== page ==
IAPT shouts eureka at this point, discharges the client and claims the improvement is due to the therapists efforts. It is like declaring that a person who is terminally ill is cured because they have had a good refreshing day gardening. In effect IAPT has gone fishing for flashes in the pan – I make similar points in a forthcoming BBC Radio 4 investigation into IAPT.
But studies of depression and the anxiety disorders e.g Bruce et al (2005) require a 2 month period of symptoms not significantly impairing functioning (see also DSM-5 criteria for recurrence of depression). Bruce et al (2005) point out that anxiety sufferers naturally only have symptoms 80% of the time. With regards to depression Stegenga et al (2012) point out that for 40% of depression sufferers their depression naturally takes a variable course. Without independent assessment of the period for which the person is without significant symptoms talk of remission/ recovery is meaningless. IAPT’s clients have not been assessed using this metric.
Bruce et al (2005) https://www.dropbox.com/s/9powmto8miw60a2/Natural%20recovery%20in%20Social%20Phobia%20Panic%20Disporder%20and%20Generalised%20Anxiety%20Disorder.pdf?dl=0
Stegenga et al (2012) https://www.dropbox.com/s/k0x2fm0ds01no0k/natural%20course%20of%20depression%20stegenga%202012.pdf?dl=0
Dr Mike Scott
5 replies on “When You Do Nothing, Repeated Testing Will Likely Indicate ‘Recovery’ or ‘Remission’ At Some Point”
That’s great news about the Radio 4 programme Mike. I do hope they will be discussing how MUS and LTC patients are paying the price for the IAPT service through the reductions in their physical healthcare services – mental health funding pitched against physical health funding – and how it appears that most of the MUS patients referred to IAPT will be labelled with a mental health condition (‘somatization disorder’) that they do not have.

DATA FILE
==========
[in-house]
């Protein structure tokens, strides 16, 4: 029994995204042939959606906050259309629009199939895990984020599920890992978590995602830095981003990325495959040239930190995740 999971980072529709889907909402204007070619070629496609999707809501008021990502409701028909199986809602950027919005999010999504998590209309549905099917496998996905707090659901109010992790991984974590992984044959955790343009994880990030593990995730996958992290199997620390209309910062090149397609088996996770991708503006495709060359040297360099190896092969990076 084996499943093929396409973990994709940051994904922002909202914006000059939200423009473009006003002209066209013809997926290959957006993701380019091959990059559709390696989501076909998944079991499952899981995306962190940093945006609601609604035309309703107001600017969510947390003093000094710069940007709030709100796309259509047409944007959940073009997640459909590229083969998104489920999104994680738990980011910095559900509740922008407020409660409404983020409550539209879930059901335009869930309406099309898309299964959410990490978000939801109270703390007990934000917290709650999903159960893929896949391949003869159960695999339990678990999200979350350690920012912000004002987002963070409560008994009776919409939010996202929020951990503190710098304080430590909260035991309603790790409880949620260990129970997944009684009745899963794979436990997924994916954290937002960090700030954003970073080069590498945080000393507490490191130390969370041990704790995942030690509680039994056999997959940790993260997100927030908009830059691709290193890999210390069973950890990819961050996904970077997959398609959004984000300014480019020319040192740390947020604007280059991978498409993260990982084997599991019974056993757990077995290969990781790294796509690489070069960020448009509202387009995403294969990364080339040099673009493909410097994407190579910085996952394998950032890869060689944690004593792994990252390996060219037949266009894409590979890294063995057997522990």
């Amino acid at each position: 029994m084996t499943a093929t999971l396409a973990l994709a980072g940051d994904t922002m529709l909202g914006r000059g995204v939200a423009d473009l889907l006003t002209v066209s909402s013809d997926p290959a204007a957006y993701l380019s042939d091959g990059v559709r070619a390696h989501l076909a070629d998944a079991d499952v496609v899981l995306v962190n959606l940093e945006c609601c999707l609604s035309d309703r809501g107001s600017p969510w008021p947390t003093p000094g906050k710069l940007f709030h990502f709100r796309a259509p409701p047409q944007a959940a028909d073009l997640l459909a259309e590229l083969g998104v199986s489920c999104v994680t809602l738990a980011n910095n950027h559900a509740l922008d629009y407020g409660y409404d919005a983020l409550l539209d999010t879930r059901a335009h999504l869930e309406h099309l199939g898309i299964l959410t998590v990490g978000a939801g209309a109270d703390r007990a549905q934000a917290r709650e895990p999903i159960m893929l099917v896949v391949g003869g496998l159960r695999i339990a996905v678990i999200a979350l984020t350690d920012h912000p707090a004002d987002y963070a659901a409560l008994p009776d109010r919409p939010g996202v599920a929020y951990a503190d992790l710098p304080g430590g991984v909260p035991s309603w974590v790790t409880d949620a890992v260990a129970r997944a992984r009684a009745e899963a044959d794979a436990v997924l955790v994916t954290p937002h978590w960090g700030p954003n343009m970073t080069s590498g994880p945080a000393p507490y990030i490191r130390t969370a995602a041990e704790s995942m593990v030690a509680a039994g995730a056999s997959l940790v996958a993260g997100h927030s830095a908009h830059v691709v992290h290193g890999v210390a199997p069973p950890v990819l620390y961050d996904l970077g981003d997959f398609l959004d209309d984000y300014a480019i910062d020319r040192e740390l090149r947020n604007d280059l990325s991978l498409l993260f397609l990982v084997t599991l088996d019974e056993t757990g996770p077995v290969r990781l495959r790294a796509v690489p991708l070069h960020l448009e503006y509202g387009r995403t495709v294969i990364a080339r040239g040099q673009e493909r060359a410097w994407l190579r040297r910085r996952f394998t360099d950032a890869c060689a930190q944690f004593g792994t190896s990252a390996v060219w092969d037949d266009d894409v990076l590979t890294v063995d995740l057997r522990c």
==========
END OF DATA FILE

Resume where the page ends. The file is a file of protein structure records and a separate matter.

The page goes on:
In the MUS arm of IAPT if two scores of the relevant MUS measure aren’t collected/present then the client’s data is entered into the standard recovery calculation instead of the MUS recovery calculation.
Hopefully a paper I have co-authored with Keith Geraghty ‘ Treating Medically Unexplained Symptoms via Improving Access to Psychological Therapy (IAPT): Major Limitations Identified’ should appear before long. I did mention to Radio 4 my concerns about IAPTs expansion into MUS, but they record far more material than is broadcast so whether it finds its way into the 40 min programme I don’t know.
Thanks Mike, I’ll look forward to reading your paper. Do you know roughly when the Radio 4 programme will air? I realise there’s an awful lot to discuss about IAPT, 40 minutes really isn’t enough.
The broadcasts are as below
BBC RADIO 4
Sun 29 Sep 2019
BBC RADIO 4
Will do a blog
Thanks for the dates Mike, I’ll make sure I listen in.